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The Science of The Hitchhiker's Guide to the Galaxy.


The science of The Hitchhiker's guide to the galaxy.

Hanlon, Michael.

Palgrave Macmillan


195 pages




It has to be said that there was actually quite a bit less science in the Douglas Adams' Hitchhiker's Guide to the Galaxy than in many other science fiction novels. What was in the books, however, were a number of whimsical and frequently silly ideas sending up the science fiction genre that are likely to still resonate with the novel's legions of fans. Hanlon (science editor at the Daily Mail, UK) uses a number of these ideas to explicate for a general audience some basic scientific ideas. For instance, the last thought of the poor whale called into existence in the middle of the air by the Infinite Improbability Drive--"And wow! Hey! What's this thing suddenly coming towards me very fast? Very very fast. So big and flat and round it needs a big, wide-sounding name like...ow...ound...round...ground! That's it! That's a good name--ground. I wonder if it will be friends with me?"--is used as an opening to a discussion of the nature of probability. Other topics include the possibility of alien life, the cosmology of the beginning and end of the universe, time travel, computing, the existence of god, machine translation, and genetic engineering.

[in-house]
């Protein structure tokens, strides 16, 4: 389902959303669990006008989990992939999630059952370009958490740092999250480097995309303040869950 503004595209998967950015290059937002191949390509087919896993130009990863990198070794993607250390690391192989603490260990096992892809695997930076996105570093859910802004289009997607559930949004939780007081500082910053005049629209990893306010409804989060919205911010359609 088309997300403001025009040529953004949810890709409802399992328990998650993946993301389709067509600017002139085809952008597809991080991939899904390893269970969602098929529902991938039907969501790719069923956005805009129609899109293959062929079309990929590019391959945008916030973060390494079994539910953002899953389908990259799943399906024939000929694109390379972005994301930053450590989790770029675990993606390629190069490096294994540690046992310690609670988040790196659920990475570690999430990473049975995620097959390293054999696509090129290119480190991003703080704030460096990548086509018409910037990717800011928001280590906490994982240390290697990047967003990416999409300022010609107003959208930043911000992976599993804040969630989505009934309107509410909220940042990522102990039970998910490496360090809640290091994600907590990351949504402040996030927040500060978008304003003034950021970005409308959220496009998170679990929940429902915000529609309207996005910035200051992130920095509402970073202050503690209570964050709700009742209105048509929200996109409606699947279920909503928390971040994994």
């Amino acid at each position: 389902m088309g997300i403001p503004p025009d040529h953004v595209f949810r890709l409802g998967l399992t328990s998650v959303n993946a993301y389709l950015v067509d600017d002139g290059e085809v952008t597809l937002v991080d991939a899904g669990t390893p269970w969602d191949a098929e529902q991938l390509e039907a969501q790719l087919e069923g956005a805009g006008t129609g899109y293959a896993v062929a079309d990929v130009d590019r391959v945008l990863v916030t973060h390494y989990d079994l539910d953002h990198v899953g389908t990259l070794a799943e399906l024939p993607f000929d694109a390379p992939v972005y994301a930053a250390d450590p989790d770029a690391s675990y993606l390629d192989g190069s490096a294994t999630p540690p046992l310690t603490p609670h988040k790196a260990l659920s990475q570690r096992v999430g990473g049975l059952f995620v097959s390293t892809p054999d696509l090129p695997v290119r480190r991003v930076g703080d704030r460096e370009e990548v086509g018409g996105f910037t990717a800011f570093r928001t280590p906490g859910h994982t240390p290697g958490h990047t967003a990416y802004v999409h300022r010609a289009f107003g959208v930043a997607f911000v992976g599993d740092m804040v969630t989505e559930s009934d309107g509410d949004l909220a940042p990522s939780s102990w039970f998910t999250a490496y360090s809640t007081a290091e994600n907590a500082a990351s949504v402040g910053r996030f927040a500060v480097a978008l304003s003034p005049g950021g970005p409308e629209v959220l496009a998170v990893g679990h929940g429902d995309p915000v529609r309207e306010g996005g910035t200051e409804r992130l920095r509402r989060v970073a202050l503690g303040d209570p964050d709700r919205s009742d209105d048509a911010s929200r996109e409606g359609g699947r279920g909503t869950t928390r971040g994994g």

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Publication:SciTech Book News
Article Type:Book Review
Date:Mar 1, 2006
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